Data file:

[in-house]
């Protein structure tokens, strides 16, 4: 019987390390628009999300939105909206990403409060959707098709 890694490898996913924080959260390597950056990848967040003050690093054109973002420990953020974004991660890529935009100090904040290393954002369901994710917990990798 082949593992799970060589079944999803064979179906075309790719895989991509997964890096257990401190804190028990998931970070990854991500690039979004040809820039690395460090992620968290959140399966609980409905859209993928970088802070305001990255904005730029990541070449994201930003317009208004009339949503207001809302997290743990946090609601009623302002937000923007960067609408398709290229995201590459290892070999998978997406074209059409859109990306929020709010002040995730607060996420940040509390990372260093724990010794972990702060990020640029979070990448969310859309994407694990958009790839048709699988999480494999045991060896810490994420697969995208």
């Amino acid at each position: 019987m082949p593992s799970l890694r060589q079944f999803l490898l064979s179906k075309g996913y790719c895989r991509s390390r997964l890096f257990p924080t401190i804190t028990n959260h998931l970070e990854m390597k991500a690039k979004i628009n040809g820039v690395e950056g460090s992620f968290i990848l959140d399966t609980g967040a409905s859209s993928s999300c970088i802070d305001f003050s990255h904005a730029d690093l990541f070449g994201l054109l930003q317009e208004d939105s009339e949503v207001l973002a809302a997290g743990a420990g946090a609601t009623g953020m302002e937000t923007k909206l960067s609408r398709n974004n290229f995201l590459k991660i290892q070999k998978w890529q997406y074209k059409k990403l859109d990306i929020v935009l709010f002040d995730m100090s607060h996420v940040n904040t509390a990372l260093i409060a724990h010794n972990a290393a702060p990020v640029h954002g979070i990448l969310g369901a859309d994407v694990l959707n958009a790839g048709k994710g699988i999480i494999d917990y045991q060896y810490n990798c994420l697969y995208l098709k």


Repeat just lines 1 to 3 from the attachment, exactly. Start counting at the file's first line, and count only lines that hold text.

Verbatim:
[in-house]
């Protein structure tokens, strides 16, 4: 019987390390628009999300939105909206990403409060959707098709 890694490898996913924080959260390597950056990848967040003050690093054109973002420990953020974004991660890529935009100090904040290393954002369901994710917990990798 082949593992799970060589079944999803064979179906075309790719895989991509997964890096257990401190804190028990998931970070990854991500690039979004040809820039690395460090992620968290959140399966609980409905859209993928970088802070305001990255904005730029990541070449994201930003317009208004009339949503207001809302997290743990946090609601009623302002937000923007960067609408398709290229995201590459290892070999998978997406074209059409859109990306929020709010002040995730607060996420940040509390990372260093724990010794972990702060990020640029979070990448969310859309994407694990958009790839048709699988999480494999045991060896810490994420697969995208």
């Amino acid at each position: 019987m082949p593992s799970l890694r060589q079944f999803l490898l064979s179906k075309g996913y790719c895989r991509s390390r997964l890096f257990p924080t401190i804190t028990n959260h998931l970070e990854m390597k991500a690039k979004i628009n040809g820039v690395e950056g460090s992620f968290i990848l959140d399966t609980g967040a409905s859209s993928s999300c970088i802070d305001f003050s990255h904005a730029d690093l990541f070449g994201l054109l930003q317009e208004d939105s009339e949503v207001l973002a809302a997290g743990a420990g946090a609601t009623g953020m302002e937000t923007k909206l960067s609408r398709n974004n290229f995201l590459k991660i290892q070999k998978w890529q997406y074209k059409k990403l859109d990306i929020v935009l709010f002040d995730m100090s607060h996420v940040n904040t509390a990372l260093i409060a724990h010794n972990a290393a702060p990020v640029h954002g979070i990448l969310g369901a859309d994407v694990l959707n958009a790839g048709k994710g699988i999480i494999d917990y045991q060896y810490n990798c994420l697969y995208l098709k």